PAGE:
By every account, the presidential election is going to be a close race. Until then, it is adding an unprecedented level of uncertainty. Tim Steffen, the director of financial planning at Baird, talks to Associate Editor Mason Braswell about what advisors should tell their clients when they ask the million-dollar question: "What should I do?"
1. How is the overall wealth management industry leaning in this election?
It seems to be a pretty heavily leaning Republican group. That's not universal, and if you look at some of the statistics of where campaign contributions have come from, certainly at least four years ago the Wall Street donations seem to go heavily on the democratic side. But, if you talk to individual advisors, they seem to be much more on the Republican side. The reason as far as that might be is that advisors are going to support things that allow them to do more business, and low tax rates on investments are going to help grow business. They're going to be supportive of a candidate that's going to support lower taxes. Plus, you have a lot of high income people in this business and they're going to want to support somebody, in general, who's going to keep their taxes lower.
2. How soon could the fiscal landscape change?
If the balance of power stays the way it is now-Democratic Senate and Republican House-or even if [Republican candidate Mitt] Romney were to win but the Senate stays Democratic; you get a two versus one split of some kind. Then, we're more likely to see something happen before the end of the year. If there is a major swing in power where one party gets control of all three-House, Senate and White House, I don't think there's a chance you would see anything happen before January. Neither side is going to want to compromise because they don't have to-come January. Yes, the White House is important but it's going to depend on what happens in the House and Senate too.
3. What should advisors be telling their clients through this uncertainty?
That's the million-dollar question. We get calls from clients all the time asking what they should do, and the best we can say is-if this happens, if you think this is going to happen-this is what you do. Or, if you think that's going to happen, then this is what you do. I get asked all the time: 'What does your crystal ball look like?' I say, 'Awfully cloudy.' You have got to be willing to accept that if you give clients strong advice right now the tables could turn and cause something to make that advice not appropriate. The one thing we can all agree on is that the tax situation won't get any better than it is right now. It might stay the same; it might get worse, but it's not going to get any better.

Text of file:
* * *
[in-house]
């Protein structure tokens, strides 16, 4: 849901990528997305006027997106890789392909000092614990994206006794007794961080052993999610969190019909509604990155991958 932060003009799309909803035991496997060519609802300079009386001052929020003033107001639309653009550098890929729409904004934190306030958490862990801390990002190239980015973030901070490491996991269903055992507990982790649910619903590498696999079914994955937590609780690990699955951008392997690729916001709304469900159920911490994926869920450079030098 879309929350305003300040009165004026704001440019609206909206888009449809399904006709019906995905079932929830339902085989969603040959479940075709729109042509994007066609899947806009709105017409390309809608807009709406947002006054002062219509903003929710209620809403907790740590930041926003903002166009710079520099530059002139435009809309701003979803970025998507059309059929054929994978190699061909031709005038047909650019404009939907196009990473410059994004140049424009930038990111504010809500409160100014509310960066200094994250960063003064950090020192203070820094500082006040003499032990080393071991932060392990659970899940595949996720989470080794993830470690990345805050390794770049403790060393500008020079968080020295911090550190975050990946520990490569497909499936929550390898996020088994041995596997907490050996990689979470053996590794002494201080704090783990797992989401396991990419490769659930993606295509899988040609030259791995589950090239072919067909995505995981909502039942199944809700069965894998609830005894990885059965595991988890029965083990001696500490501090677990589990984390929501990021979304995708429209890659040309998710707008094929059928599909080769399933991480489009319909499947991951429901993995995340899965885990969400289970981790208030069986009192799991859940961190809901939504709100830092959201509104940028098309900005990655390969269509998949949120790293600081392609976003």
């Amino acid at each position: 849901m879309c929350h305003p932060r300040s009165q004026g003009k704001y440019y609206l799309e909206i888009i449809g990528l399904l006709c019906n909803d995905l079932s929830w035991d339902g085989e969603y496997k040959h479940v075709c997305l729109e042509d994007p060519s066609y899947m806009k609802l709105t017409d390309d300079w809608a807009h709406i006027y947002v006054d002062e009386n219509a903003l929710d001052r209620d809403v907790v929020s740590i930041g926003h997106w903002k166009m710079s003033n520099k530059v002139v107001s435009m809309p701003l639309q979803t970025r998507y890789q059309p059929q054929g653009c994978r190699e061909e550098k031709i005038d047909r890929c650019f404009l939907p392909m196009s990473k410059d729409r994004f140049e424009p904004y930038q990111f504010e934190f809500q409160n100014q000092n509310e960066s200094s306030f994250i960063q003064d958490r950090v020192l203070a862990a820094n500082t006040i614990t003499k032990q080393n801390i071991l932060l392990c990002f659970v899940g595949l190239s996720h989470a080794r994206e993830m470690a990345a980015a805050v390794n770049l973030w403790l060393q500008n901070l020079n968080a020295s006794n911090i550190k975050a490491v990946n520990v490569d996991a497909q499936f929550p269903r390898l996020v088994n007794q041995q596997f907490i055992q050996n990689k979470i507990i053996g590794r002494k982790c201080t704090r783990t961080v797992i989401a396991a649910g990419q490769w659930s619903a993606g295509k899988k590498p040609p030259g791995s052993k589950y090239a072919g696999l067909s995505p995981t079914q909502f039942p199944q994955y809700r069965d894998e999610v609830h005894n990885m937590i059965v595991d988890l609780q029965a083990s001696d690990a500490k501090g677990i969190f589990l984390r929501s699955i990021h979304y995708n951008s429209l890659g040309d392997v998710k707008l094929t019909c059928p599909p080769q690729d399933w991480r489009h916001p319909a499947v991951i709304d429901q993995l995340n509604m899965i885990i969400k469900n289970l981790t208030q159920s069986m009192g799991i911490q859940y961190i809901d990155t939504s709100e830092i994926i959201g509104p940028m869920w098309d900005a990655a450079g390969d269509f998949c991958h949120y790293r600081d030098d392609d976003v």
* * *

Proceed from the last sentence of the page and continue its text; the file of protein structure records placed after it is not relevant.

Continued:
4. How do you address clients' tax concerns?
This may be as good as it gets right now. Take advantage of it if you are really concerned. The best case scenario is that things stay the same. By that I mean, not making rates higher. If you've got stocks or positions you're looking to sell in the relatively near future, it makes sense to do it this year rather than next, just to lock in the 15%. [In fact] 15% capital gains are at a historical low. It's unlikely you're going to get better than that, so why hold off a few more months and do it next year?
5. Regardless of who wins, is there anything we can look forward to after the elections?
If you talk to our folks who study this stuff, they say that once we get some level of certainty that always gives some sort of boost. Whether that lasts long remains to be seen, but we're expecting to see some boost around then.
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